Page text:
On June 5 (or 6, depending on where you live), you may have the opportunity to see the last transit of Venus in your lifetime!
A transit of Venus is when the planet Venus passes directly in front of the Sun, according to our view from Earth. It’s like a teeny, tiny eclipse of the Sun that you can only see with special solar-observation gear. (Proper eye protection is essential for watching a transit of Venus, else you risk blindness or permanent eye damage!) It’s a relatively rare alignment, but when it happens, viewers on Earth in the right place at the right time can see Venus as a small dot passing across the Sun. The next transit of Venus won’t happen again until December 11, 2117, so you’d have to live another 105.6 years (approximately) and still have your wits and eyesight about you in order to see another one.
Why are they rare?
If Venus’ orbit is inside Earth’s orbit of the Sun, shouldn’t we get a transit every time it passes between us and the Sun? No, because Venus’ orbital plane is inclined to Earth’s orbital plane by 3.4o–that means we are not traveling on the same plane–maybe you can think of it as Venus’ traveling a slightly higher road than the Earth does. While 3.4 degrees seems a small difference, it is enough so that Venus usually passes above or below the Sun (as seen from Earth) on most of its journeys between the Earth and the Sun, which happens five times every eight years, or one time in every 584 or so days. So they just don’t line up right all the time.
Why should we care?
Well, for one, it is one of the rarest of predictable astronomical phenomena, and it is fun to observe something that happens rarely and that humans have figured out how to predict. If you heard about the one in 2004, you might doubt its rarity; however, they occur in a pattern that repeats every 243 years, with pairs of transits eight years apart separated by long gaps of up to 121.5 years. Before 2004, the last pair of transits were in December 1874 and December 1882.
Two, it has historical value–this rare alignment is how we measured the size of our solar system. In the 18th century, scientists realized that by timing the event from different locations, the transits of 1761 and 1769 could be triangulated and give the distance between Earth and the Sun.
And third, scientists use transits of planets in front of distant stars to search search for other solar systems. For more information about this aspect, read about the Kepler Mission from NASA.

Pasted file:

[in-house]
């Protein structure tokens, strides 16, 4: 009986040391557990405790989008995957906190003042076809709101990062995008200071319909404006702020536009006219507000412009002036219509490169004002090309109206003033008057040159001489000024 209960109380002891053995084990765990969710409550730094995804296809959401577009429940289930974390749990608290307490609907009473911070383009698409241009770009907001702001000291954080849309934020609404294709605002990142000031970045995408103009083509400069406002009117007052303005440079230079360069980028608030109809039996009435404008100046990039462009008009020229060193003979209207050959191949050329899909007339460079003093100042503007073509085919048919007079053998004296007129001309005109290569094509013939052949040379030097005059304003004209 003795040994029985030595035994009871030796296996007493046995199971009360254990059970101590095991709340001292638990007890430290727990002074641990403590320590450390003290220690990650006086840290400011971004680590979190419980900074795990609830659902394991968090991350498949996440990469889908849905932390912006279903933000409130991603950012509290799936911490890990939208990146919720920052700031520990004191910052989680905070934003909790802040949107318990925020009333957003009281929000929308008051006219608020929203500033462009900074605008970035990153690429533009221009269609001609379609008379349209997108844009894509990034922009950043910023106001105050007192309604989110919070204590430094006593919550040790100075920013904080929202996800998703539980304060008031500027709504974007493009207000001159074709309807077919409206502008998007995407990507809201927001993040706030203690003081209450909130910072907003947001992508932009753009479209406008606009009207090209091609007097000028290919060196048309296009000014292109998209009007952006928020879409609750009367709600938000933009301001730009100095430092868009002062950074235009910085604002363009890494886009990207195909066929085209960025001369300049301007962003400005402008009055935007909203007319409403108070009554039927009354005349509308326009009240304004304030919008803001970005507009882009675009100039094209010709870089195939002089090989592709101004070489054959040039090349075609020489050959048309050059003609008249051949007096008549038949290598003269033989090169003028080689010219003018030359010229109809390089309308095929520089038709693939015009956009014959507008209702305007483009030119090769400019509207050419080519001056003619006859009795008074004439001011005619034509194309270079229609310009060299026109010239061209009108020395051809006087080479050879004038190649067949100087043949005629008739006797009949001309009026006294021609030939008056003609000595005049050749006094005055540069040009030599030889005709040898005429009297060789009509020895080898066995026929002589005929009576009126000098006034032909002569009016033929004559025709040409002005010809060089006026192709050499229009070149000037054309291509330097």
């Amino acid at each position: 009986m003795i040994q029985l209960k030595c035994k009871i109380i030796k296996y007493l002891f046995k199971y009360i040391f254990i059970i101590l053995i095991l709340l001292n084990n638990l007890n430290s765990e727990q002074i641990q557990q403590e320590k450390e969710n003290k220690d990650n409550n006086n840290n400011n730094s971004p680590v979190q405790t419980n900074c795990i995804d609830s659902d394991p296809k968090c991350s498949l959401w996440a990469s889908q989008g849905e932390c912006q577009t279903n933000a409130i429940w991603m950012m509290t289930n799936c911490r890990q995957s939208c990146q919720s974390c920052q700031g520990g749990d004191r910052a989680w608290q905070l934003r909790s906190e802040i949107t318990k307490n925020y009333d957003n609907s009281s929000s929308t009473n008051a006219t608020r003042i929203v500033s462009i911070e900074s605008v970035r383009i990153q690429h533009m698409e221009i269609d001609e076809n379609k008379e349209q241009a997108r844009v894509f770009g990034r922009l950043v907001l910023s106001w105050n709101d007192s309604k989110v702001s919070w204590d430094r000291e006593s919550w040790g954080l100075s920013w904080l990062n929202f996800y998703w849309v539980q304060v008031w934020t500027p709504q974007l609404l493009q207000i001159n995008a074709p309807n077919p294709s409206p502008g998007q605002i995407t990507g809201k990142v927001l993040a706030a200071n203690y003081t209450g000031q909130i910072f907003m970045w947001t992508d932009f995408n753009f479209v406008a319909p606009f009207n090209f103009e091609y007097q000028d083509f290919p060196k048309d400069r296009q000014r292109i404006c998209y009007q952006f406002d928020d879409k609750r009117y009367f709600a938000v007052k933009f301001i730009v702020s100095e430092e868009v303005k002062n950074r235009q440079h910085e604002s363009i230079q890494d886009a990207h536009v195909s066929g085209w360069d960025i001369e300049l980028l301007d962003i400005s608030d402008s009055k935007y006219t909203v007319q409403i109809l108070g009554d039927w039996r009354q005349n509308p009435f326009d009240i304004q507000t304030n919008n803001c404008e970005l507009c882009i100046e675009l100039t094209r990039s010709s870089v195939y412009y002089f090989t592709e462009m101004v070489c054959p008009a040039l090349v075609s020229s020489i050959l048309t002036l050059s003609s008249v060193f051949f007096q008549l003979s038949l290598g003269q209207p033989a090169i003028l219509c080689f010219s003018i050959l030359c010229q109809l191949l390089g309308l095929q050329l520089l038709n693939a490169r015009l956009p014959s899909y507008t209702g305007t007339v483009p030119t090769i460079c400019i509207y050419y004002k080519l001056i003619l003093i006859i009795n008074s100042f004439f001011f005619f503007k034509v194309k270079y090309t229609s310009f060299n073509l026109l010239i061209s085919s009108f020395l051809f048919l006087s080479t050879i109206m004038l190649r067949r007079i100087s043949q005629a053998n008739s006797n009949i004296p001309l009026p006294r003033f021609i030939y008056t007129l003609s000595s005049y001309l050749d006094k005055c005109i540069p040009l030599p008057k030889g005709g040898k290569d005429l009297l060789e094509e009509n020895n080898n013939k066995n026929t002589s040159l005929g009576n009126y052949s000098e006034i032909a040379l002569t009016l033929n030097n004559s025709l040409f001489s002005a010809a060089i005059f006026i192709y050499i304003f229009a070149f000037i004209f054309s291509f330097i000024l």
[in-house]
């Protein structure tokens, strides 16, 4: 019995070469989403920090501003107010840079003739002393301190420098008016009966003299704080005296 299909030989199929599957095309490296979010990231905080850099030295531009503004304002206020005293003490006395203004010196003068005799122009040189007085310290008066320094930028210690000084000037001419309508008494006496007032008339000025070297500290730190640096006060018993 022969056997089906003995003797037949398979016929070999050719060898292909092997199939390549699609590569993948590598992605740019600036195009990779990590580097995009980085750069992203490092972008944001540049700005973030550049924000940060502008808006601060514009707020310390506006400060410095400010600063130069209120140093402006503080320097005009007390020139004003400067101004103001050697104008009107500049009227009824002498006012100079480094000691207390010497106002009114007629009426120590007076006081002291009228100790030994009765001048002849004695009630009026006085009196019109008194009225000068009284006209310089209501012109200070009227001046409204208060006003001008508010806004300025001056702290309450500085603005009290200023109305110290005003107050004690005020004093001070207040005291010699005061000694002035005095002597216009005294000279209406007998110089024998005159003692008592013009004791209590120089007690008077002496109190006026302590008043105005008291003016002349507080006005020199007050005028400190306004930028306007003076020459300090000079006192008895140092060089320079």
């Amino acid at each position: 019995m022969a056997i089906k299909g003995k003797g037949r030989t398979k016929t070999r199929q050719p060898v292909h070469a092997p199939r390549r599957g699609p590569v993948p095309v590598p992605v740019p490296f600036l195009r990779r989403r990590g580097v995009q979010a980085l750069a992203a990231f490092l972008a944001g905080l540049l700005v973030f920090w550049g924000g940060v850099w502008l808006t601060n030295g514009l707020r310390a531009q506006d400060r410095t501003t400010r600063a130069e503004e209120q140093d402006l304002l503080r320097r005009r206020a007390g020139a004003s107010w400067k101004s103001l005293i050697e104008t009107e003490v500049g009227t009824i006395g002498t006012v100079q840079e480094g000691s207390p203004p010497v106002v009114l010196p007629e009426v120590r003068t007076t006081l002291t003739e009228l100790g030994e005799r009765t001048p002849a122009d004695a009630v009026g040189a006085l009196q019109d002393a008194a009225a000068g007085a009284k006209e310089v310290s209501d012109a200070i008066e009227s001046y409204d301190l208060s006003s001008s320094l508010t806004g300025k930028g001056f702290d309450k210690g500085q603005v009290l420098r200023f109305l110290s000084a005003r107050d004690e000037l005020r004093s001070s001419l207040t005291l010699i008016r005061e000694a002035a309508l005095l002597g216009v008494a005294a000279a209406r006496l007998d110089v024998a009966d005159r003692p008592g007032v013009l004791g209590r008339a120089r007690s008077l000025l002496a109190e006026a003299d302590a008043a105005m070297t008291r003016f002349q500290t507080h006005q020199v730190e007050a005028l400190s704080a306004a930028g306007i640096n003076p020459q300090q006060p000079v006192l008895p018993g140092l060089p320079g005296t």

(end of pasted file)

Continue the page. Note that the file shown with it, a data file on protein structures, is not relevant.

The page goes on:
How can I see it?
You can use eclipse-viewing glasses (specialty glasses, NOT your normal sunglasses!) to view it, but without magnification, it will be very small. According to TransitofVenus,org: “At one minute of arc in size, Venus is near the visual limit of most people’s eyes. It’s tiny compared to the sun, which is about 32 arcminutes in diameter.” You can order glasses through Rainbow Symphony or Edmund Scientific. Rainbow Symphony is much less expensive, though, and they’re even cheaper per pair if you buy a large quantity. You can also make a pinhole viewer, like for viewing a solar eclipse through a projection of the Sun, or there are other methods of projection and magnification you can try. See the TransitofVenus.org page about viewing safety for complete details. You could also check out the live webcast from Mauna Kea, Hawaii, or look for a local astronomy club or university who may be offering a viewing. You can begin a search for astronomy club events with the NASA Night Sky Network.
Where/When can I see it?
From transitofvenus.org: “Much of the world can witness the 2012 transit of Venus. The date depends on what side of the International Dateline you will be observing. Observers in North America will see the transit in the evening on June 5, 2012, through sunset, so you want to have a clear western horizon.”
From an earthsky.org article: “Depending on where you live worldwide, the transit of Venus will happen on June 5 or 6, 2012. If you live in the world’s Western Hemisphere (North America, northwestern South America, Hawaii, Greenland or Iceland), the transit will start in the afternoon hours on June 5. In the world’s Eastern Hemisphere (Europe, Africa, Asia, Australia or New Zealand), the transit will first be seen at sunrise or in the morning hours on June 6.”
Basically, for everything you want to know about the transit (and more), you can go to http://www.transitofvenus.org. That site is devoted to the event and has information on the history of Venus transits, how and when to see it, lesson plans for educators, and much more.
For teachers and parents, there are many lesson plans available concerning the transit event, including those found here.